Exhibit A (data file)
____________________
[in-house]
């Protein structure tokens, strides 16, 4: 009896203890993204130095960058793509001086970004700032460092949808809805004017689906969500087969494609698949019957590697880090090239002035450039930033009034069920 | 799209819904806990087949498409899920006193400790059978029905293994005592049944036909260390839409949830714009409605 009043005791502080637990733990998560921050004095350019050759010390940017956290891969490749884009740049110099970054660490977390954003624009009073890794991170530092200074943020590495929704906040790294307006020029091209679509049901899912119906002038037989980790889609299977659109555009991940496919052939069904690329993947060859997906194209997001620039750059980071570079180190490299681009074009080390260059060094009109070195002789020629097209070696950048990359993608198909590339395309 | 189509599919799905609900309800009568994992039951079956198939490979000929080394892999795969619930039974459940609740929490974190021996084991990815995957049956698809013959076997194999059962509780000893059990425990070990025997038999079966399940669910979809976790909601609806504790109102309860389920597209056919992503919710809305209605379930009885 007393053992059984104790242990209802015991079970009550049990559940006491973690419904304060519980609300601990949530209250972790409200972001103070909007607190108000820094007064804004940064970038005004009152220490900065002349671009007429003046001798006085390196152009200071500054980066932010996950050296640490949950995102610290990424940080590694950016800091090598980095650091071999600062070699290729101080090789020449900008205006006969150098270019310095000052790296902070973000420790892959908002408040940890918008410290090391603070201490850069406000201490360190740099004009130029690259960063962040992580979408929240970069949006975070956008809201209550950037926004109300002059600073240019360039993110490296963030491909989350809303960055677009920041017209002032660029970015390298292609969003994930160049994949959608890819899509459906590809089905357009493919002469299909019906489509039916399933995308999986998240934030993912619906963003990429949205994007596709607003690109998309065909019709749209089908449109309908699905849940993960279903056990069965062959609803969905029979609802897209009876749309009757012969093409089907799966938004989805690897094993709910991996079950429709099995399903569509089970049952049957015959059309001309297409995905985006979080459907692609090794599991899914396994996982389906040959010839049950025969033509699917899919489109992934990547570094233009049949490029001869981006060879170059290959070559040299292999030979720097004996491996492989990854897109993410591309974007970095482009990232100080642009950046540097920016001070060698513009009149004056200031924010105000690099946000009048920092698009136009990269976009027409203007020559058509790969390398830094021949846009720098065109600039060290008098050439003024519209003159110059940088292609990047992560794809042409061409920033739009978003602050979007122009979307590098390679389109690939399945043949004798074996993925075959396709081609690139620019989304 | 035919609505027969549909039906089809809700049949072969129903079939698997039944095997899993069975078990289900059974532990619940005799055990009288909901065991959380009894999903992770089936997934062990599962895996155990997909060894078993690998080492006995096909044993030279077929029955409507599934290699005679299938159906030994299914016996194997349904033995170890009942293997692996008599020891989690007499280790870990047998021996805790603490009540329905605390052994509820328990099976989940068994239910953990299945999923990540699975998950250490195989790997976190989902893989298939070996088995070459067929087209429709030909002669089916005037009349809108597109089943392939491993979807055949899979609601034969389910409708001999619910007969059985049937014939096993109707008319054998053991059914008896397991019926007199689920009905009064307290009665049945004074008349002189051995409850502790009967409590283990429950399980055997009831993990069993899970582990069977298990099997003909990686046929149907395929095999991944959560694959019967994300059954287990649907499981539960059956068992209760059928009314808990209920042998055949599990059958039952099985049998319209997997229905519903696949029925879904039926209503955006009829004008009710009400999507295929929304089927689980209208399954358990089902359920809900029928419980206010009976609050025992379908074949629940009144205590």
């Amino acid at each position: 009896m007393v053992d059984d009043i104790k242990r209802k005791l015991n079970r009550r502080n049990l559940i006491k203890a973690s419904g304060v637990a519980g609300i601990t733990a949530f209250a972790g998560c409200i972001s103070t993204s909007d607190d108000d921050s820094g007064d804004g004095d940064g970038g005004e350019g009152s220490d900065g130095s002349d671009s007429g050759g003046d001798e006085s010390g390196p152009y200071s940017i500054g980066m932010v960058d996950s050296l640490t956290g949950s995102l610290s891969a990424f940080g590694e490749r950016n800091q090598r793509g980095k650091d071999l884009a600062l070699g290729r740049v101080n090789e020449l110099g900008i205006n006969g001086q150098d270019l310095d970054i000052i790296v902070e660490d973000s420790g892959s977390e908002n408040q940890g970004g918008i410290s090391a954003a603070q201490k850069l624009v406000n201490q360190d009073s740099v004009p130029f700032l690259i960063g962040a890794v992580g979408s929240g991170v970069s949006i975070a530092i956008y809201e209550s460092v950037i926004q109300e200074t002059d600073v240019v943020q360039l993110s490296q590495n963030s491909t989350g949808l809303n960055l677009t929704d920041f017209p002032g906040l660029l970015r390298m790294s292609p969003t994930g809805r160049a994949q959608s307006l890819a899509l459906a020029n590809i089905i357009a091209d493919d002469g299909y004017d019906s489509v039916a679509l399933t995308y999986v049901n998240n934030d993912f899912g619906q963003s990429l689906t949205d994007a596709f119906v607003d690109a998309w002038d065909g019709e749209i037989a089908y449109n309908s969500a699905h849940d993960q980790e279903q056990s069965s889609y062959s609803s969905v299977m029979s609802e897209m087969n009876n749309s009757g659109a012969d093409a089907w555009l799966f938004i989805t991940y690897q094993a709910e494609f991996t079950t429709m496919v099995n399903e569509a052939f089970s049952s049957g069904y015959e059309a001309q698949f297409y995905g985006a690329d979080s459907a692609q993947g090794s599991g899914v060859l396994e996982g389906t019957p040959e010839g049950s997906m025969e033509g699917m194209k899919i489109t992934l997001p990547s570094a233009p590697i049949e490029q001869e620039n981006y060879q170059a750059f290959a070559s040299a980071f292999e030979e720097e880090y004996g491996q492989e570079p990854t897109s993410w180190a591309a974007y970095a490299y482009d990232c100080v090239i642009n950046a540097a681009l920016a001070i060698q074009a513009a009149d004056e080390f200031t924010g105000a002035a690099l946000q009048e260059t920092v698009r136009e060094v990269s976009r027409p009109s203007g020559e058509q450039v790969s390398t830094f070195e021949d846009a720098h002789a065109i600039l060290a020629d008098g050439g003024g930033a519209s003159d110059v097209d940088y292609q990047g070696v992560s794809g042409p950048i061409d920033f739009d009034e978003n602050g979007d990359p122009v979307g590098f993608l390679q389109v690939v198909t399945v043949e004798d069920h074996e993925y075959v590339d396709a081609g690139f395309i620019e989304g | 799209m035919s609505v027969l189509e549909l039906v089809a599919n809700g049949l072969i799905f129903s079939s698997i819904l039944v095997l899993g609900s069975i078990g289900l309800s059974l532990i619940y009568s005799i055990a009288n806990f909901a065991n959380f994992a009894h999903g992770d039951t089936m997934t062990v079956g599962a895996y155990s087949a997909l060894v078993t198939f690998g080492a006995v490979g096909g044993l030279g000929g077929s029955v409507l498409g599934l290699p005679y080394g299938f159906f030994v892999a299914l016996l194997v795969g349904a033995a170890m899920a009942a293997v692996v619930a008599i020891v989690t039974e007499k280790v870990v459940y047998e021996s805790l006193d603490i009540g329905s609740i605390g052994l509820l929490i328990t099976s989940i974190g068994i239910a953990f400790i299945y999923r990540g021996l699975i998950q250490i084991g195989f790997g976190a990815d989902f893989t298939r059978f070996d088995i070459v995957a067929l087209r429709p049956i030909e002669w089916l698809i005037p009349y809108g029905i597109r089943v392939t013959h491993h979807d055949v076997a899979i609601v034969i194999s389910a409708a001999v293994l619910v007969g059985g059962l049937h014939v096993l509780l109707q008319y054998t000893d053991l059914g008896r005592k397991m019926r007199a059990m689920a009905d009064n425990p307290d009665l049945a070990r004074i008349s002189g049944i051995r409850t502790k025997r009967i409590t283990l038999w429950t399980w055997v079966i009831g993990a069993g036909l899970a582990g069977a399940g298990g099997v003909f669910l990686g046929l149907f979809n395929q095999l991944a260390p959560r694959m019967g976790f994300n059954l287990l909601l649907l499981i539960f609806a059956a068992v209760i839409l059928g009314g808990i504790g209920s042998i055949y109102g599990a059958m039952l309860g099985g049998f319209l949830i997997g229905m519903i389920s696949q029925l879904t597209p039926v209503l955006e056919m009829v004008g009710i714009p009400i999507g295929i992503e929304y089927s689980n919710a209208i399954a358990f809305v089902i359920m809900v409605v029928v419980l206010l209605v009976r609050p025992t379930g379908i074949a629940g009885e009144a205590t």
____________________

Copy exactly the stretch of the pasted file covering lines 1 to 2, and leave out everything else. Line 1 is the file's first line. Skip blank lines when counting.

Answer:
[in-house]
């Protein structure tokens, strides 16, 4: 009896203890993204130095960058793509001086970004700032460092949808809805004017689906969500087969494609698949019957590697880090090239002035450039930033009034069920 | 799209819904806990087949498409899920006193400790059978029905293994005592049944036909260390839409949830714009409605 009043005791502080637990733990998560921050004095350019050759010390940017956290891969490749884009740049110099970054660490977390954003624009009073890794991170530092200074943020590495929704906040790294307006020029091209679509049901899912119906002038037989980790889609299977659109555009991940496919052939069904690329993947060859997906194209997001620039750059980071570079180190490299681009074009080390260059060094009109070195002789020629097209070696950048990359993608198909590339395309 | 189509599919799905609900309800009568994992039951079956198939490979000929080394892999795969619930039974459940609740929490974190021996084991990815995957049956698809013959076997194999059962509780000893059990425990070990025997038999079966399940669910979809976790909601609806504790109102309860389920597209056919992503919710809305209605379930009885 007393053992059984104790242990209802015991079970009550049990559940006491973690419904304060519980609300601990949530209250972790409200972001103070909007607190108000820094007064804004940064970038005004009152220490900065002349671009007429003046001798006085390196152009200071500054980066932010996950050296640490949950995102610290990424940080590694950016800091090598980095650091071999600062070699290729101080090789020449900008205006006969150098270019310095000052790296902070973000420790892959908002408040940890918008410290090391603070201490850069406000201490360190740099004009130029690259960063962040992580979408929240970069949006975070956008809201209550950037926004109300002059600073240019360039993110490296963030491909989350809303960055677009920041017209002032660029970015390298292609969003994930160049994949959608890819899509459906590809089905357009493919002469299909019906489509039916399933995308999986998240934030993912619906963003990429949205994007596709607003690109998309065909019709749209089908449109309908699905849940993960279903056990069965062959609803969905029979609802897209009876749309009757012969093409089907799966938004989805690897094993709910991996079950429709099995399903569509089970049952049957015959059309001309297409995905985006979080459907692609090794599991899914396994996982389906040959010839049950025969033509699917899919489109992934990547570094233009049949490029001869981006060879170059290959070559040299292999030979720097004996491996492989990854897109993410591309974007970095482009990232100080642009950046540097920016001070060698513009009149004056200031924010105000690099946000009048920092698009136009990269976009027409203007020559058509790969390398830094021949846009720098065109600039060290008098050439003024519209003159110059940088292609990047992560794809042409061409920033739009978003602050979007122009979307590098390679389109690939399945043949004798074996993925075959396709081609690139620019989304 | 035919609505027969549909039906089809809700049949072969129903079939698997039944095997899993069975078990289900059974532990619940005799055990009288909901065991959380009894999903992770089936997934062990599962895996155990997909060894078993690998080492006995096909044993030279077929029955409507599934290699005679299938159906030994299914016996194997349904033995170890009942293997692996008599020891989690007499280790870990047998021996805790603490009540329905605390052994509820328990099976989940068994239910953990299945999923990540699975998950250490195989790997976190989902893989298939070996088995070459067929087209429709030909002669089916005037009349809108597109089943392939491993979807055949899979609601034969389910409708001999619910007969059985049937014939096993109707008319054998053991059914008896397991019926007199689920009905009064307290009665049945004074008349002189051995409850502790009967409590283990429950399980055997009831993990069993899970582990069977298990099997003909990686046929149907395929095999991944959560694959019967994300059954287990649907499981539960059956068992209760059928009314808990209920042998055949599990059958039952099985049998319209997997229905519903696949029925879904039926209503955006009829004008009710009400999507295929929304089927689980209208399954358990089902359920809900029928419980206010009976609050025992379908074949629940009144205590």